At the Open Infra Summit, PTG and Forum, the StarlingX community and Edge Computing Working Group worked together on edge computing requirements from remotely managing edge sites to reference architectures.

Edge and 5G are not just something we talk about anymore, as the work done at the recent Open Infrastructure Summit, Forum and PTG shows.

Once considered something only applicable in the far-off future, at the Open Infrastructure Summit Denver both use cases took center stage from the keynote and breakout presentations. They were also the focus of collaborative sessions at the Forum and Project Teams Gathering, where project teams, working groups and SIGs meet to plan and develop upcoming releases.

You can catch all the conference presentations and panel discussions online,  filtering for tracks like Edge Computing to find the ones that interest you most. For more, checkout this blog post from the StarlingX community highlighting their Summit session recordings.

Deep dive into the sessions and what’s next

There was a half-day StarlingX workshop where attendees learned how to deploy the platform and take advantage of the features on offer. At the hands-on session,participants moved at their own pace with StarlingX community members on tap as mentors if they hit a snag or had questions. More details on the workshop on the StarlingX blog.

In parallel to the Summit sessions, community members also met at the Forum. This part of the conference features working sessions to encourage further discussions between users, operators and developers to strengthen the feedback loop between folks who use the software and those who are implement it.

The OSF Edge Computing Group and StarlingX led a number of sessions at the Forum:

  • The Edge Group organized three sessions to discuss ongoing activities and plan next steps. The first covered the ongoing work to define reference architectures for edge scenarios. During the session, we briefly reviewed the current centralized and distributed models that the group has been working on. Attendees at the session agreed that the current models are relevant, but not the only suitable models  for edge deployments. The current models follow a minimalistic approach that we walked through. Action items from the session include looking into how to setup existing models in test environments while extending the models in a second phase. The additional components included employing Ironic for bare metal management and Horizon for dashboard.
  • A session on edge use cases focused on reviewing the currently available list and identifying new ones. The discussion covered how the reference architectures relate to the already identified use cases. The discussion included gaming and broadcasting as participants discussed technologies as network slicing and the challenges of end-to-end mapping. Talk also touched on items like remotely managing edge sites in an automated fashion. The conclusion of the session was that all of the identified use cases are relevant and several on the list are in focus all over the industry. Attendees also re-emphasized on the importance of reference architectures and testing activities.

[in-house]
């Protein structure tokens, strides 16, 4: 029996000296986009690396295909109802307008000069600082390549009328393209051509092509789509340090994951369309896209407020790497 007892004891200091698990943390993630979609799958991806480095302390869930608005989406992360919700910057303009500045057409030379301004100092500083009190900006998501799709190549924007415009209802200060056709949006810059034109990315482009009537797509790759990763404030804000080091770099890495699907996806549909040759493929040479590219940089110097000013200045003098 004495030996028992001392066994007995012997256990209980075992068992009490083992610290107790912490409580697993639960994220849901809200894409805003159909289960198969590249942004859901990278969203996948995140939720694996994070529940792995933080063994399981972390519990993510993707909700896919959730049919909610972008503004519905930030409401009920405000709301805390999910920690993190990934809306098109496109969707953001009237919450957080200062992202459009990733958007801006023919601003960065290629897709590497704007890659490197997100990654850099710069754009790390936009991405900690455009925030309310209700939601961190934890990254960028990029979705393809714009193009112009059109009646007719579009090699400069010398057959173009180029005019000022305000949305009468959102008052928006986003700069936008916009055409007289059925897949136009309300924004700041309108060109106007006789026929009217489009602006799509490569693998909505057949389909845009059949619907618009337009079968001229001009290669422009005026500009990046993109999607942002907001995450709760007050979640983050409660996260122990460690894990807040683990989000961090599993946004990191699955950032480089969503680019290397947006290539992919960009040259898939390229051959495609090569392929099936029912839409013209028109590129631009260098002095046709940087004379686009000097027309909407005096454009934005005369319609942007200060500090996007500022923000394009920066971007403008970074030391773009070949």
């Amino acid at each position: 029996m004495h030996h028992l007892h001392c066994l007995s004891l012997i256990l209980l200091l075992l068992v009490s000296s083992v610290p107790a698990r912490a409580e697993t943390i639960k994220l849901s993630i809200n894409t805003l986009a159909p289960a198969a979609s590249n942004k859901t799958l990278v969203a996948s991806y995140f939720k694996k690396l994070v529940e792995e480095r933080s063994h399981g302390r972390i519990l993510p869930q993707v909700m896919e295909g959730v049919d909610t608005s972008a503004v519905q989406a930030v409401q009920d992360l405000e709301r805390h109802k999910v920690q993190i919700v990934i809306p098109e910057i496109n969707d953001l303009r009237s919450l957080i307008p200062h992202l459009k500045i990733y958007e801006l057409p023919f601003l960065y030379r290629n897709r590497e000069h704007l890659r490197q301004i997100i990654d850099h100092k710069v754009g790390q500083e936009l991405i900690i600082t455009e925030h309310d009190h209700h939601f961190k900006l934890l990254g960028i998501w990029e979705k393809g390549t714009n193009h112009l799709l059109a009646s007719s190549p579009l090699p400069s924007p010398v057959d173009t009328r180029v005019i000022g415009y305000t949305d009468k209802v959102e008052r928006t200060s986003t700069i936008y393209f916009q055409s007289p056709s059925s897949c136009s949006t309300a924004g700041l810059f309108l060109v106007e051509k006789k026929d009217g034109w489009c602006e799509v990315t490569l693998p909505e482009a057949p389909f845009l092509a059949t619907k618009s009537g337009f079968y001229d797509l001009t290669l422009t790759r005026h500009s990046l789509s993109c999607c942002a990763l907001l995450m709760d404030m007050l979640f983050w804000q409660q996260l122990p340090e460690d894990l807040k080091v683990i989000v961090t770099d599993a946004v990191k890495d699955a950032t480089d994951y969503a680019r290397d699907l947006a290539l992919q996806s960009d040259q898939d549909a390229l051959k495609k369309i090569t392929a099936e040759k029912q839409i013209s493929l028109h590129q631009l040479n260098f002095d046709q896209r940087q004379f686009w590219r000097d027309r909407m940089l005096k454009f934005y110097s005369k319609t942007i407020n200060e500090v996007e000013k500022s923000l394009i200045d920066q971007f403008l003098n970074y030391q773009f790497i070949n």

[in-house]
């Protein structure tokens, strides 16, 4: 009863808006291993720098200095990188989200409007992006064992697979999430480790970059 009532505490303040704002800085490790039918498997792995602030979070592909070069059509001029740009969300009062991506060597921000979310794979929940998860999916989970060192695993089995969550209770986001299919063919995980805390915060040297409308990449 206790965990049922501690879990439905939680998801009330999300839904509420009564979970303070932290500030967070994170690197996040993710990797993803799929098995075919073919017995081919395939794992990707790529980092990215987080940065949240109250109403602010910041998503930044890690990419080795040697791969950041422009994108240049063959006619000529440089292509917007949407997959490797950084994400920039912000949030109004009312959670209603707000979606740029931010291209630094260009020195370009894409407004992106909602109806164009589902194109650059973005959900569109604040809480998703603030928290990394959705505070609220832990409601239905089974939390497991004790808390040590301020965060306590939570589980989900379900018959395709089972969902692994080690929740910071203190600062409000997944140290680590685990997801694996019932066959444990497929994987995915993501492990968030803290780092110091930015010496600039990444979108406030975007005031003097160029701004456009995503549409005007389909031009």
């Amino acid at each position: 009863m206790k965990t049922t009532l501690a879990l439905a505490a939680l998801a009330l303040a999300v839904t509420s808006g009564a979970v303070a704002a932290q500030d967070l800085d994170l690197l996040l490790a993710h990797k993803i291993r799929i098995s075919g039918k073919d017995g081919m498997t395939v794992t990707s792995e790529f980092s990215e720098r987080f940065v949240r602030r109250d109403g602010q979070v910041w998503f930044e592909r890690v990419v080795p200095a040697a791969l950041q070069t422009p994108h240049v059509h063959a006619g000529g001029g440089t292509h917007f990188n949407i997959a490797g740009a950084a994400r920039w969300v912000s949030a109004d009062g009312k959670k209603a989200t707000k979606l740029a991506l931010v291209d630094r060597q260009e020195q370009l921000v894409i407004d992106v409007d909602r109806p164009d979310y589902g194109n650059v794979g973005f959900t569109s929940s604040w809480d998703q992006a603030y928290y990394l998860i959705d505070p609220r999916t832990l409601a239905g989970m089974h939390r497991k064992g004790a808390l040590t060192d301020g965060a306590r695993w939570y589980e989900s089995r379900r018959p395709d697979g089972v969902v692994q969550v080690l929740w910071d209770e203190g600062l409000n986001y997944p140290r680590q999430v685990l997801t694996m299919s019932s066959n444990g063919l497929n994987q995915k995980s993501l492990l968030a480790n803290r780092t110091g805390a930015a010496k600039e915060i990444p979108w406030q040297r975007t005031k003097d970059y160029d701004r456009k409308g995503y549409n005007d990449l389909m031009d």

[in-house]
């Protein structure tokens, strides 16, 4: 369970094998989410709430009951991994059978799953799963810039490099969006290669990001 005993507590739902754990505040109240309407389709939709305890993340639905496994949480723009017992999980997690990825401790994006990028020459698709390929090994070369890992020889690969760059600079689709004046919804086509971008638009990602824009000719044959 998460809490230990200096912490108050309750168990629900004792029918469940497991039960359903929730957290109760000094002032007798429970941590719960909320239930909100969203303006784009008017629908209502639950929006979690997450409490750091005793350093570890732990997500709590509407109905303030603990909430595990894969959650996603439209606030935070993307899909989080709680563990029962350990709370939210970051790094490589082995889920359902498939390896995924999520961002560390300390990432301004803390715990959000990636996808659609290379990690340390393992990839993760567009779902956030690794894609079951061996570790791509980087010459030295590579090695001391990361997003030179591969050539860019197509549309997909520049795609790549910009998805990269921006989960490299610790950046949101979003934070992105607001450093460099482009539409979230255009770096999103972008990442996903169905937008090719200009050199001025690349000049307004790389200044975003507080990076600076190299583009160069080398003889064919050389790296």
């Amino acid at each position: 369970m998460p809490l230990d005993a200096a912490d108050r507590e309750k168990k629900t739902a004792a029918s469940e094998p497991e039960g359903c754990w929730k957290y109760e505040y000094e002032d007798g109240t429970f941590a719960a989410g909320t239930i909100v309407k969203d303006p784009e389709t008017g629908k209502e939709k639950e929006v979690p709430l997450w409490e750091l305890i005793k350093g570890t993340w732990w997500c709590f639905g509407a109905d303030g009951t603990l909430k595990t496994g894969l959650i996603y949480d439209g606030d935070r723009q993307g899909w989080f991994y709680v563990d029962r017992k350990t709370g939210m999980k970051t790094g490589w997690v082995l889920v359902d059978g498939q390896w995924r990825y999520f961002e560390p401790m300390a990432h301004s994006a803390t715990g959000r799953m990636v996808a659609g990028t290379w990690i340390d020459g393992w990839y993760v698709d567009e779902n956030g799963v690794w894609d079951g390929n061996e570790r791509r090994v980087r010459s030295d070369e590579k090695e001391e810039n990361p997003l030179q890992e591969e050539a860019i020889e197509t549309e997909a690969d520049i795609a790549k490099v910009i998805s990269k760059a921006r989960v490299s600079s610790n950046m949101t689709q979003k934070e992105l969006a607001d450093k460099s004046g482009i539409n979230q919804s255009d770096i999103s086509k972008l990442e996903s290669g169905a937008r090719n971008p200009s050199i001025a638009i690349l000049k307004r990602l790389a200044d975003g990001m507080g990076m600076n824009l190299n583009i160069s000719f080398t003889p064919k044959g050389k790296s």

• The feedback and roadmap session covered discussions about the Edge Computing Group’s mission statement and summarized the discussions of the previous two sessions to prioritize next steps which are mainly around testing and the reference architecture work. During the session folks also talked about writing up a white paper to give an overview of the use cases the group is working on and the corresponding reference architecture work.
  • Similarly to the Edge group, StarlingX community members gathered at the Forum to discuss relevant topics and connect with users and operators for feedback and roadmap planning.
  • As StarlingX moves towards containerized control plane services and in turn offering environments where users can run mixed container or virtual machine-based workloads, a session brought into focus how to leverage Keystone in that environment. (StarlingX uses Keystone as the identity management service which can also help with the challenges of multi-tenancy in Kubernetes-based deployments.)
  • A follow-up Forum session for the above topic addressed how to run the aforementioned mixed workloads on a single node. One of the challenges is to address the different ways how OpenStack and Kubernetes solves resource management tasks. And one more Forum session was held on the path of containerization which was targeting collaboration between OpenStack Helm, Airship and StarlingX to make sure the deployment of components is smooth and flexible.
  • To further cross-project collaboration, a session at the Forum focused on packaging services. StarlingX and OpenStack contributors discussed best practices that the OpenStack project has gathered over the past couple of years to ensure that services are available for deployment on different Linux distributions. During the session, participants covered ways to store and structure manifest files to make sure to have a flexible and robust process that doesn’t require too much overhead from the community.

Get involved

StarlingX

Check out the code on Git repositories: https://git.openstack.org/cgit/?q=stx
Keep up with what’s happening with the mailing lists: lists.starlingx.io
There are also weekly calls you can join: wiki.openstack.org/wiki/StarlingX#Meetings
Or for questions hop on Freenode IRC: #starlingx
You can also read up on project documentation: https://wiki.openstack.org/wiki/StarlingX

Edge

Check out the dedicated Edge page featuring a white paper, info on the weekly WG meetings and IRC.

Photo // CC BY NC